Atlanta United selling Pity Martinez to Saudi club

Atlanta United's Pity Martinez reacts after making a goal against Motagua FC during the first half of a Champions League game Tuesday, Feb. 25, 2020, in Kennesaw.

Credit: John Amis

Credit: John Amis

Atlanta United's Pity Martinez reacts after making a goal against Motagua FC during the first half of a Champions League game Tuesday, Feb. 25, 2020, in Kennesaw.

Atlanta United has agreed to a deal in principle to sell Pity Martinez to Saudi Arabian club Al-Nassr, pending the player’s physical and his agreeing to personal terms. Club President Darren Eales confirmed the potential sale Wednesday afternoon on a radio station.

Martinez isn’t expected to be in Atlanta United’s roster for Wednesday night’s game against Inter Miami at Mercedes-Benz Stadium because he is supposed to fly to Al-Nassr for negotiations.

The reported fee is $18 million, which is close to Atlanta United’s evaluation, according to a person with knowledge of the situation.

The transfer window will remain open into October. Because Atlanta United and previous manager Frank de Boer parted ways in July with the goal of doing more with this season, it seems probable that the team will quickly try to add a Designated Player to fill Martinez’s slot. The team has several areas to upgrade, including central midfielder and attacking midfielder.

“I don’t want any of our fans to think this is something where we have the deal and sit tight,” Eales told a local radio station with which the club has a business partnership. “No. We’re going to fill that DP slot this window. We have more than 50 percent of the season to play.”

It is unlikely that Erik Lopez that will move into that DP slot because in the collective bargaining agreement that goes into place next season is a clause for adding players younger than 22 at a reduced cap hit. The details of a deal for a young player haven’t been announced, but it makes sense that the club would wait and add him then.

Martinez’s legacy with the club will depend upon your viewpoint.

For every spectacular goal, such as the two against Nashville earlier this season, there would be as many if not more shots nowhere close to being on goal. To be fair, this season he has been more judicious in his shooting compared with last season. Of his 17 shots this season, seven were on goal. Last season, 21 of 79 shots were.

For every completed “blind” pass to a teammate to run onto, there would be several that would result in turnovers. His passing percentage this season is less than 70 percent, which isn’t good for an attacking playmaker.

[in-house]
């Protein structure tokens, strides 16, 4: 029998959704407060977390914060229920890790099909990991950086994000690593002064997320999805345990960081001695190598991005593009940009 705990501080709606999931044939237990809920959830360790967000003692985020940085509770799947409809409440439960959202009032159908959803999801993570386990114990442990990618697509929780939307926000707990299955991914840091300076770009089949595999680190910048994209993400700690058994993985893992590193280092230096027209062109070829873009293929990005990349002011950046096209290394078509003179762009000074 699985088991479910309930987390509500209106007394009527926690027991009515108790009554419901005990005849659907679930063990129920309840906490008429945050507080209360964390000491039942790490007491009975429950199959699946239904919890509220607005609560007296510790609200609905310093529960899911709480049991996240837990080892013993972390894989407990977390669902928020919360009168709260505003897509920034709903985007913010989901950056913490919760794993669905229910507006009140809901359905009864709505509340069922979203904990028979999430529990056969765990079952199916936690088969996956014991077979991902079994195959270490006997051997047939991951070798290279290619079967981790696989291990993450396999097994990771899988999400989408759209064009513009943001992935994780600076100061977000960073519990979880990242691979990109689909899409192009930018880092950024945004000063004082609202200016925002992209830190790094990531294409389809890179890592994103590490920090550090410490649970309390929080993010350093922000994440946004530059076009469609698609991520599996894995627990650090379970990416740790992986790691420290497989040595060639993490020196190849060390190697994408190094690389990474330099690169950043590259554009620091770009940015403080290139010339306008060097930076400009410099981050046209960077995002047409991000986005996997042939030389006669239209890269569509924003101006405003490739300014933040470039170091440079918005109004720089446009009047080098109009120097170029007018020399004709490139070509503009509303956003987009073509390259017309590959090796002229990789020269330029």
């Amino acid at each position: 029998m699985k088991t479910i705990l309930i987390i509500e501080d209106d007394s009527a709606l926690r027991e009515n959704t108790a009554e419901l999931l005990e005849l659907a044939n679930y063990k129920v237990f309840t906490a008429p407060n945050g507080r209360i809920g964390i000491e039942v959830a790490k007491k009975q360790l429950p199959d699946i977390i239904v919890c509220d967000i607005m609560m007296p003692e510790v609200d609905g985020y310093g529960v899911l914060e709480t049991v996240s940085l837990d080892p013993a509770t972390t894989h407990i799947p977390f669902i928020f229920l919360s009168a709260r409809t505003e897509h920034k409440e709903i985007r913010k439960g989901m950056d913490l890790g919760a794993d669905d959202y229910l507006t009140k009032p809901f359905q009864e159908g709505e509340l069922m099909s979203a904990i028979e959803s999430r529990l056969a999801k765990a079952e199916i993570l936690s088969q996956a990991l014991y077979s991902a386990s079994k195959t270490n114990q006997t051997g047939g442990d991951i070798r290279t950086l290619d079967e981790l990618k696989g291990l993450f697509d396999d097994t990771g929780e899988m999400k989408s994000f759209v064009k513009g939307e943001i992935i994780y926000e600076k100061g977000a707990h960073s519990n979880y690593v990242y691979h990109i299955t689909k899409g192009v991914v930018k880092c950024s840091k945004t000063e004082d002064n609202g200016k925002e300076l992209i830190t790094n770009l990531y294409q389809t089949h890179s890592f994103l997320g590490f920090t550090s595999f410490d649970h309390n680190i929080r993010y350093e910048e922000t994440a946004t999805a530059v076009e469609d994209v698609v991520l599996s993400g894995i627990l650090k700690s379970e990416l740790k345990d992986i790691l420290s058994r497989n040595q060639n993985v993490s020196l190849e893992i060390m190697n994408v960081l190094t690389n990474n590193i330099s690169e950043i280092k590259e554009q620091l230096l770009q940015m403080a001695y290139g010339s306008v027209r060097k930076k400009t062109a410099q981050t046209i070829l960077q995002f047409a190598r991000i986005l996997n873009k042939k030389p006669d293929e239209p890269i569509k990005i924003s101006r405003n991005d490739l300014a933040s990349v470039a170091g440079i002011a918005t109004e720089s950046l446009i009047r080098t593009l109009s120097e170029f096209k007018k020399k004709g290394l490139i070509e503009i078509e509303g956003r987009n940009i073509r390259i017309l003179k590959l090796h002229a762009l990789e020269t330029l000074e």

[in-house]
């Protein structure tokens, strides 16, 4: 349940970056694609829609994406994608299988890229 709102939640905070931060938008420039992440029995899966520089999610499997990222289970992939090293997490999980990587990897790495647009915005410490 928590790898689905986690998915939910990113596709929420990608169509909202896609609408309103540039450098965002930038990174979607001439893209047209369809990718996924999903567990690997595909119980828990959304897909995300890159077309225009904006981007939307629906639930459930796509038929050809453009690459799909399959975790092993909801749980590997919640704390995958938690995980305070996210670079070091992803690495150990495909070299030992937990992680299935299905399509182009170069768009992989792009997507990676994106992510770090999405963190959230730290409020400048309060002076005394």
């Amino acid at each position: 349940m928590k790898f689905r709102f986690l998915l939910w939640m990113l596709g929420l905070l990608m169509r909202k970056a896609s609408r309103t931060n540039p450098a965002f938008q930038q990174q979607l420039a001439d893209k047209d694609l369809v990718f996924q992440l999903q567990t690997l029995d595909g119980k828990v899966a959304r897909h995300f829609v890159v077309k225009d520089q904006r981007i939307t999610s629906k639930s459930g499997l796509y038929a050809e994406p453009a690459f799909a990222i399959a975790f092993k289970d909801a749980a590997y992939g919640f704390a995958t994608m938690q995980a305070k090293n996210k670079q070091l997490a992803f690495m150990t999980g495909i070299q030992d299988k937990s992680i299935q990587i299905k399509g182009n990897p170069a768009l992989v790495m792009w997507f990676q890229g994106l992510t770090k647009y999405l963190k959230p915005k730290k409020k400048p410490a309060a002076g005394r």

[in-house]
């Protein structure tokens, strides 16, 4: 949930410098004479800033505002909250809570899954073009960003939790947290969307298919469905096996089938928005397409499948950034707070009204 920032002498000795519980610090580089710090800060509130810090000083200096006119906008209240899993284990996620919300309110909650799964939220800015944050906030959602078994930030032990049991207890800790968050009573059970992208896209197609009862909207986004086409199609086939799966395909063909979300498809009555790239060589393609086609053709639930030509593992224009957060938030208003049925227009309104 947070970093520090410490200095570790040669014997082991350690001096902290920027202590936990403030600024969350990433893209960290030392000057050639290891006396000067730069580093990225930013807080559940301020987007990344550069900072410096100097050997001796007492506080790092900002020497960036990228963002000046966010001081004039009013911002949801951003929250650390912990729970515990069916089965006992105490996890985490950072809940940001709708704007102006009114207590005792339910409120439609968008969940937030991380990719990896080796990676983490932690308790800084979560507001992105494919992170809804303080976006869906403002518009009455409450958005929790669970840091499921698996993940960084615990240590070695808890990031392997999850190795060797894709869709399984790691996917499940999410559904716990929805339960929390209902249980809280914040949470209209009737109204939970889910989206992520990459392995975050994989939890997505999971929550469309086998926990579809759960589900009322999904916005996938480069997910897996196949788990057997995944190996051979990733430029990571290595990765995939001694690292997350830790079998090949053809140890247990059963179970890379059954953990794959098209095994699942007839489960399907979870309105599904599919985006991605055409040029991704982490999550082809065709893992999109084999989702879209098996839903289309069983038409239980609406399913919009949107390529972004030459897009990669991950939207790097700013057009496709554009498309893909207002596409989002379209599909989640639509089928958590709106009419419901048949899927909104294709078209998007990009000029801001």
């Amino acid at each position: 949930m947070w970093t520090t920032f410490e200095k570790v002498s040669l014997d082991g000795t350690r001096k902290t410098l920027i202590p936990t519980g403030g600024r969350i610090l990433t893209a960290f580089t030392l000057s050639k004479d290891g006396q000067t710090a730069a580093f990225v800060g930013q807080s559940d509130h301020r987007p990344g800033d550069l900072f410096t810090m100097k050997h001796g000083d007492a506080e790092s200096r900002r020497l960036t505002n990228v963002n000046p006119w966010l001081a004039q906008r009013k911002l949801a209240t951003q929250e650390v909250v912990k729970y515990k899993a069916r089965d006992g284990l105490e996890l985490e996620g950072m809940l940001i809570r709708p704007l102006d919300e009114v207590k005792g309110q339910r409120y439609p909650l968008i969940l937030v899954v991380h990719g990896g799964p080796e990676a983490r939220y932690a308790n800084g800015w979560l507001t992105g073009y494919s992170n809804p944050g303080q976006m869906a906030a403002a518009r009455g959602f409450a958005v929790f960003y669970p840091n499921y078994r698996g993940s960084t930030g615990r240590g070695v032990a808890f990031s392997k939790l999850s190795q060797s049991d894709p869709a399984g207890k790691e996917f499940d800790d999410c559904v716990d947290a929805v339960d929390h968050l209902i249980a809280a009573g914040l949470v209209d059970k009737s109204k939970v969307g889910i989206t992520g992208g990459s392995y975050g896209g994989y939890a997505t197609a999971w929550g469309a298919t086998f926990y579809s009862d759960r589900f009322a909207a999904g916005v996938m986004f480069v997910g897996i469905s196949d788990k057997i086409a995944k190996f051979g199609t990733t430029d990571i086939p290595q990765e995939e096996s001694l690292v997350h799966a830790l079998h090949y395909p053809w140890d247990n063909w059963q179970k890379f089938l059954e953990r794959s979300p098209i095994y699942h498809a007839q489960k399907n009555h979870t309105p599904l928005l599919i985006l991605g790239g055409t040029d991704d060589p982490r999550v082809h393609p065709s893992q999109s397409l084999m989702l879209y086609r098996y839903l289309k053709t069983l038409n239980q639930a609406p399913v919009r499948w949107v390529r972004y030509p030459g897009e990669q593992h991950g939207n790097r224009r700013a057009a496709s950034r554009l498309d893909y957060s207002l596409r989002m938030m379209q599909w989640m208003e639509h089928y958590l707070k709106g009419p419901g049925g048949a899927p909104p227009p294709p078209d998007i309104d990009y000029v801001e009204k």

And then there were the intangibles: hustle, effort and decision-making. At one point last season, de Boer grew so tired of Martinez’s inconsistencies in those areas that he benched him, describing him as “dangerous” to the team.

Another person familiar with the team said Martinez’s always struggled to adapt and that his attitude worsened this year, possibly without having injured teammate Josef Martinez to keep him in line.

Last season, when it was clear that Pity Martinez wasn’t playing as well as expected, de Boer said that it can be difficult for players to adapt to new countries, new leagues, teams, etc. and that patience was needed. Martinez did seem to find a groove in the season’s final third but he still wasn’t playing as if he were a Designated Player.

But de Boer’s relationship with Martinez was rocky. After the benching, Martinez told an Argentine radio station that he didn’t like de Boer talking to the press about him before first talking to him.

After de Boer was let go this season, Martinez said he always respected the manager even if he and others didn’t always agree with his tactics.

If the sale is finalized, Atlanta United’s past two sales of Designated Players would have totaled more than $44 million. Miguel Almiron, whom Martinez was bought to replace, was sold for a reported fee of more than $26 million to Newcastle. Atlanta United doesn’t get to keep all of those revenues. MLS has formulas, and there is money that must be paid to the player’s previous clubs, agent’s fees, etc.